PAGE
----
Oct 11, 2023

Export your Unity scene to GLB

Reduce the weight and loading time of your Unity scene by transforming it into .glb format

The mission

Let's imagine ourselves in this situation: we already have a fantastic scene finished in Unity, with all its assets correctly positioned.

However, we have a lot of entities, and we aim to reduce the secene's weight and loading time. Not to worry, we have the solution: use the Unity Mesh Baker Tool to generate single .glb file with colliders and animations included.

Let's begin!


Create Mesh Baker configuration

Let’s start by creating the Mesh Baker object. In the hierarchy pannel, right-click and choose "Create Other → Mesh Baker → Mesh Baker".

This action will generate an empty object with a script attached:

On the "Inspector tab", we can configure how we want to combine our meshes into a single one:

  • Yellow: here, we can drag all the object from the "hierarchy tab" that we want to be combined.
  • Purple: this section displays the "output" of our scene. In this case, we want to change the output to "Bake Into Prefab".
  • Red: these are additional settings that we can configure and create a template to use.

  • Once we have the "output" to "Bake Into Prefab", create an "Empty Prefab" in the desired location, (usually on the "Models" folder).

  • We will observe that the prefab appears on the folder we specified.

NOTE: we have the option to create a template with the shared settings.

Bake meshes into colliders and visuals

Let's bake the objects currently in the scene. To accomplish this, we'll locate the center of gravity (COG) and add it into the "Objects to be Combined" list. It's important to exclude any objects you don't want to combine, such as colliders, as the tool selects the entire hierarchy, even if they are hidden.

Additionally, we can create another Mesh Baker to bake only the colliders, and then merge it in Blender with the visual objects.

Export combined meshes into a .fbx

Once we bake it, two files will be generated in the folder: a .mesh file and a Unity Prefab.

Let's place our prefab into the scene, ensuring all the transformations are set to 0,0.

To export the prefab as a .fbx file for later import into Blender, right-click on our prefab inside the hierarchy tab, and select "Export To FBX…".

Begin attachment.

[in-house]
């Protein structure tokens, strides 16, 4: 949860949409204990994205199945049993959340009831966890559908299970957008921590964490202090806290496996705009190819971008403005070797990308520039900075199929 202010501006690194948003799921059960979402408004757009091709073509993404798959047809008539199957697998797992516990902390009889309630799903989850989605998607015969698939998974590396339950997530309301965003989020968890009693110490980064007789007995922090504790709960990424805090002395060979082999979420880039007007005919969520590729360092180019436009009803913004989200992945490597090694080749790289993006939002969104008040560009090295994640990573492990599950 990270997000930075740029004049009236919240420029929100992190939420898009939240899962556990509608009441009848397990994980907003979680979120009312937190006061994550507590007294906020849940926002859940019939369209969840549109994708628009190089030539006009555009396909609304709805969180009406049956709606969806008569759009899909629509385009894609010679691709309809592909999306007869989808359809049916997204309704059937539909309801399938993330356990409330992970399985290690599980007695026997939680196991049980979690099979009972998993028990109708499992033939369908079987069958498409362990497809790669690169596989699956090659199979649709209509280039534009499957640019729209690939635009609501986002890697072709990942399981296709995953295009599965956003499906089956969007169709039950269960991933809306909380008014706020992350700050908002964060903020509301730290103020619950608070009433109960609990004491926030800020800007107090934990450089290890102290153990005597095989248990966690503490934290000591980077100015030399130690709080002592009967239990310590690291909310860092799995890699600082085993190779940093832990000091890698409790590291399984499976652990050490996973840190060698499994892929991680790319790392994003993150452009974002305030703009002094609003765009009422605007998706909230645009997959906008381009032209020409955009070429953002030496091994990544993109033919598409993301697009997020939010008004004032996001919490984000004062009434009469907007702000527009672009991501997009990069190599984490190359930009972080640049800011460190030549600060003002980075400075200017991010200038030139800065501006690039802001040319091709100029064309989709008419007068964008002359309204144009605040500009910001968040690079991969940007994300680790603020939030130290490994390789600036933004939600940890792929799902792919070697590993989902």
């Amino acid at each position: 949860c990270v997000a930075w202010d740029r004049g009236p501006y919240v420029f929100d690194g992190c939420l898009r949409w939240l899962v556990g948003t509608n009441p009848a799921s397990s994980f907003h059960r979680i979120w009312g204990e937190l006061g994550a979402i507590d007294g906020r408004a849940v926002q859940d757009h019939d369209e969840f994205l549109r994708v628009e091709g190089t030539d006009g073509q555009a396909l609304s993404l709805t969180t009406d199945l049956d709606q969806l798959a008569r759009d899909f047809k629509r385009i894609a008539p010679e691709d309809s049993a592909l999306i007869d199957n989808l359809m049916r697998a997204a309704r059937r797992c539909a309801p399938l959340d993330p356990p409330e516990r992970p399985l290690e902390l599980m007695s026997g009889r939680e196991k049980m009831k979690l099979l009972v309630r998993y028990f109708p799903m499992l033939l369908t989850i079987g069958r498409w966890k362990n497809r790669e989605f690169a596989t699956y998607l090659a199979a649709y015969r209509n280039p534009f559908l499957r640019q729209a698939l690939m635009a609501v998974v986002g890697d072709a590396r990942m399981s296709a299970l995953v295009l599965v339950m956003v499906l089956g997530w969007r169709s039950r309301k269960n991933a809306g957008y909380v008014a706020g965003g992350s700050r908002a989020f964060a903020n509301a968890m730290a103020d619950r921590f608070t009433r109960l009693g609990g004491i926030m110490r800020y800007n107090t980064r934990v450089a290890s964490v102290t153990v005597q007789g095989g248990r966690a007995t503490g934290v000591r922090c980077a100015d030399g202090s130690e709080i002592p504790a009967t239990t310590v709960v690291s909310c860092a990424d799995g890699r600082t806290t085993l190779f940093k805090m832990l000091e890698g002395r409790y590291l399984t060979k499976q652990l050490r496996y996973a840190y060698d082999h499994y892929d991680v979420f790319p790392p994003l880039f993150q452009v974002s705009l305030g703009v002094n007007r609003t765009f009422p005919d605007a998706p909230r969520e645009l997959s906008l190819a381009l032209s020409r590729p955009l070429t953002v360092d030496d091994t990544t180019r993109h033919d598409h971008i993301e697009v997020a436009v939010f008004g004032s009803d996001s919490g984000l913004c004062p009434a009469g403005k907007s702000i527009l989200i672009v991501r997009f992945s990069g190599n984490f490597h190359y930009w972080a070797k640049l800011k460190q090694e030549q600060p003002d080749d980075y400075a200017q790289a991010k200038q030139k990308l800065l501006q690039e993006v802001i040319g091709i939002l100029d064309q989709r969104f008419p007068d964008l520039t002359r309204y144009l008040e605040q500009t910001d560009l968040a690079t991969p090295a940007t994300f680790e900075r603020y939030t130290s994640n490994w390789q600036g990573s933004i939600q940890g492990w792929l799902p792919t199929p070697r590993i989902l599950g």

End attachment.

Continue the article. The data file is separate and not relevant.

The only field we need to consider is the export format, which must be set to binary, as Blender does not read ASCII files.

Import and materials configuration in Blender

As is obvious, we open Blender and import your .fbx file. Upon inspection, we observe that the object is parented to an empty. Let’s unparent it and delete the empty.

Parent to an empty
Without parent

To unparent the object, use the shortcut "Alt + P" and select "Clear and Keep Transformation". Then, proceed to delete the empty:

To customize the materials according to your preferences, we'll navigate to the Shader Editor window. Here, we can configure the following attributes:

  • Base Color
  • Metallic
  • Specular
  • Roughness
  • Emission
  • EmissionStrength
  • Alpha
  • Normal

Make animations

We'll test two types of animations: one using bones and another using transformations. To achieve this, we'll separate the mesh we want to animate into a new object using the shortcut "P".

In this scenario, we want to animate the glitch screens, so we'll parent it to a new armature (Single Bone).

When parenting the mesh to our bone, select "Automatic Weights" from the options.

Let’s also separate the Venus head and create a simple animation for it.

Don't forget to stash the animations on the NonLinear Animation Editor.

Export into a single .glb

Before exporting everything, let's ensure the hierarchy is set up correctly. All items should be parented to a mesh that has no animation, or to an empty, to avoid any issues.

Additionally, make sure all transformations are frozen, except for the meshes that are part of the animation.

Now, navigate to "File → Export → glb 2.0 (.glb/.gltf)".

Ensure to check "Include the Selected Objects" only if you want to export a selection and not everything.

Finally, let’s open our 3D model just to confirm that everything went well.


The process of creating a single .glb with colliders and animations seems like a real hassle.

There are many steps involved, and it's easy to make mistakes along the way. However, it's essential to reduce the weight of your scene and improve loading time, so it's worth tthe effort. With patience and attention to detail, the end result should hopefully justify the work invested.

Remember, practice and familiarity with the tools will make the process smoother over time.

Javier Vicén Lucia
3D Artist

Enthusiastic about videogames, 3D impression and photography

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